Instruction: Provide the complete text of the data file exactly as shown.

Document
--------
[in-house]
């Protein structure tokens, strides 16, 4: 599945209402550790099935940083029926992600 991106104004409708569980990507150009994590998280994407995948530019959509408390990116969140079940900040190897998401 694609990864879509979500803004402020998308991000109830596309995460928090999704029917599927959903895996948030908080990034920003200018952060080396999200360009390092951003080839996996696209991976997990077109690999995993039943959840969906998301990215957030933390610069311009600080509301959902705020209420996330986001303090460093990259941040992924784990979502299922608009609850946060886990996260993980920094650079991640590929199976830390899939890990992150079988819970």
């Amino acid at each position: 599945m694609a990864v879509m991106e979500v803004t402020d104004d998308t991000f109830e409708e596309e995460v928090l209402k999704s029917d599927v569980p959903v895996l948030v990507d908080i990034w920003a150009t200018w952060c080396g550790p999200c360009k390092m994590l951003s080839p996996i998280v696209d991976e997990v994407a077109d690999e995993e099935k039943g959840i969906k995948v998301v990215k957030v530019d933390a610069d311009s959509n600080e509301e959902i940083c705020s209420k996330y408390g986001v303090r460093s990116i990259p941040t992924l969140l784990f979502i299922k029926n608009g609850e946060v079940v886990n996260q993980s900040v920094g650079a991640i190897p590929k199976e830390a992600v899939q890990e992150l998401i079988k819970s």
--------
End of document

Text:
[in-house]
């Protein structure tokens, strides 16, 4: 599945209402550790099935940083029926992600 991106104004409708569980990507150009994590998280994407995948530019959509408390990116969140079940900040190897998401 694609990864879509979500803004402020998308991000109830596309995460928090999704029917599927959903895996948030908080990034920003200018952060080396999200360009390092951003080839996996696209991976997990077109690999995993039943959840969906998301990215957030933390610069311009600080509301959902705020209420996330986001303090460093990259941040992924784990979502299922608009609850946060886990996260993980920094650079991640590929199976830390899939890990992150079988819970």
């Amino acid at each position: 599945m694609a990864v879509m991106e979500v803004t402020d104004d998308t991000f109830e409708e596309e995460v928090l209402k999704s029917d599927v569980p959903v895996l948030v990507d908080i990034w920003a150009t200018w952060c080396g550790p999200c360009k390092m994590l951003s080839p996996i998280v696209d991976e997990v994407a077109d690999e995993e099935k039943g959840i969906k995948v998301v990215k957030v530019d933390a610069d311009s959509n600080e509301e959902i940083c705020s209420k996330y408390g986001v303090r460093s990116i990259p941040t992924l969140l784990f979502i299922k029926n608009g609850e946060v079940v886990n996260q993980s900040v920094g650079a991640i190897p590929k199976e830390a992600v899939q890990e992150l998401i079988k819970s």